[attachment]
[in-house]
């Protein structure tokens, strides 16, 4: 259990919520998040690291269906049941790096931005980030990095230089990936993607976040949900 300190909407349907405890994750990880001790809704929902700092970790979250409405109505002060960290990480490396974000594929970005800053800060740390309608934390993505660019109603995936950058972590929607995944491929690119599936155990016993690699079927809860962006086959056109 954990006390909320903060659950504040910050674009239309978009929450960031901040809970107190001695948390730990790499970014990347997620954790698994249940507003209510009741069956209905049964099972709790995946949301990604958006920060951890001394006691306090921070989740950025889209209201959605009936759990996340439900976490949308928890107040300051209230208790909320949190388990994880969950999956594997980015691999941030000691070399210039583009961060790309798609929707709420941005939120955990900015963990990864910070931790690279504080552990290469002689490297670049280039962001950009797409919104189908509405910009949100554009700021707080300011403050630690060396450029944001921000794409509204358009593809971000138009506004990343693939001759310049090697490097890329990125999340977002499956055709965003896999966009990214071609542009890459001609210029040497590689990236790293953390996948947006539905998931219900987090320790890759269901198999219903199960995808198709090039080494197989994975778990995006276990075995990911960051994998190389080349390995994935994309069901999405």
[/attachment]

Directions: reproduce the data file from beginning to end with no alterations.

[in-house]
């Protein structure tokens, strides 16, 4: 259990919520998040690291269906049941790096931005980030990095230089990936993607976040949900 300190909407349907405890994750990880001790809704929902700092970790979250409405109505002060960290990480490396974000594929970005800053800060740390309608934390993505660019109603995936950058972590929607995944491929690119599936155990016993690699079927809860962006086959056109 954990006390909320903060659950504040910050674009239309978009929450960031901040809970107190001695948390730990790499970014990347997620954790698994249940507003209510009741069956209905049964099972709790995946949301990604958006920060951890001394006691306090921070989740950025889209209201959605009936759990996340439900976490949308928890107040300051209230208790909320949190388990994880969950999956594997980015691999941030000691070399210039583009961060790309798609929707709420941005939120955990900015963990990864910070931790690279504080552990290469002689490297670049280039962001950009797409919104189908509405910009949100554009700021707080300011403050630690060396450029944001921000794409509204358009593809971000138009506004990343693939001759310049090697490097890329990125999340977002499956055709965003896999966009990214071609542009890459001609210029040497590689990236790293953390996948947006539905998931219900987090320790890759269901198999219903199960995808198709090039080494197989994975778990995006276990075995990911960051994998190389080349390995994935994309069901999405």